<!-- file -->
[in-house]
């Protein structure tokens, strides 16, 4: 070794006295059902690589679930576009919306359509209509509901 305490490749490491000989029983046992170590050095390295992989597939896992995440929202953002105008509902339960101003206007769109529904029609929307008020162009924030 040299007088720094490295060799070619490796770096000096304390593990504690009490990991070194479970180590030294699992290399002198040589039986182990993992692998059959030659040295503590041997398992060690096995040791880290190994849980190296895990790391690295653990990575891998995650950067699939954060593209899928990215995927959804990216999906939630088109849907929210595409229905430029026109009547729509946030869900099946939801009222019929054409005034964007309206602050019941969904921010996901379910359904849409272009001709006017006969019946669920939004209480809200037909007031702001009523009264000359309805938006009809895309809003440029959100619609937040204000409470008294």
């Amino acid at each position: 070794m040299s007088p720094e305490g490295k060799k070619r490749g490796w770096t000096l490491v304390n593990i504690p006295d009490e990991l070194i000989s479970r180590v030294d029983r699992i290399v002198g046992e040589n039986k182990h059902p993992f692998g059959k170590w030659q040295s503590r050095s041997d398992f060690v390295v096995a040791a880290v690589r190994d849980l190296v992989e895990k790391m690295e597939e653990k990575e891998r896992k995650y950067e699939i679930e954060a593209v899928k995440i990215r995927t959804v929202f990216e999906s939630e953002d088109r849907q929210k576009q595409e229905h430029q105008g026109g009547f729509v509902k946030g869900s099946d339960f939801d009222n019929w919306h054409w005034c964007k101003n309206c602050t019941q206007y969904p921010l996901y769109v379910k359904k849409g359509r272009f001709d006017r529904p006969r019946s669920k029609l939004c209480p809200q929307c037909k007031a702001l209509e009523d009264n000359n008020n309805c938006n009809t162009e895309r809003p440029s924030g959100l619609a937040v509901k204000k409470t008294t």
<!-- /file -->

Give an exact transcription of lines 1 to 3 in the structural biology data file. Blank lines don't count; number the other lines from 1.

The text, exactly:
[in-house]
């Protein structure tokens, strides 16, 4: 070794006295059902690589679930576009919306359509209509509901 305490490749490491000989029983046992170590050095390295992989597939896992995440929202953002105008509902339960101003206007769109529904029609929307008020162009924030 040299007088720094490295060799070619490796770096000096304390593990504690009490990991070194479970180590030294699992290399002198040589039986182990993992692998059959030659040295503590041997398992060690096995040791880290190994849980190296895990790391690295653990990575891998995650950067699939954060593209899928990215995927959804990216999906939630088109849907929210595409229905430029026109009547729509946030869900099946939801009222019929054409005034964007309206602050019941969904921010996901379910359904849409272009001709006017006969019946669920939004209480809200037909007031702001009523009264000359309805938006009809895309809003440029959100619609937040204000409470008294």
């Amino acid at each position: 070794m040299s007088p720094e305490g490295k060799k070619r490749g490796w770096t000096l490491v304390n593990i504690p006295d009490e990991l070194i000989s479970r180590v030294d029983r699992i290399v002198g046992e040589n039986k182990h059902p993992f692998g059959k170590w030659q040295s503590r050095s041997d398992f060690v390295v096995a040791a880290v690589r190994d849980l190296v992989e895990k790391m690295e597939e653990k990575e891998r896992k995650y950067e699939i679930e954060a593209v899928k995440i990215r995927t959804v929202f990216e999906s939630e953002d088109r849907q929210k576009q595409e229905h430029q105008g026109g009547f729509v509902k946030g869900s099946d339960f939801d009222n019929w919306h054409w005034c964007k101003n309206c602050t019941q206007y969904p921010l996901y769109v379910k359904k849409g359509r272009f001709d006017r529904p006969r019946s669920k029609l939004c209480p809200q929307c037909k007031a702001l209509e009523d009264n000359n008020n309805c938006n009809t162009e895309r809003p440029s924030g959100l619609a937040v509901k204000k409470t008294t």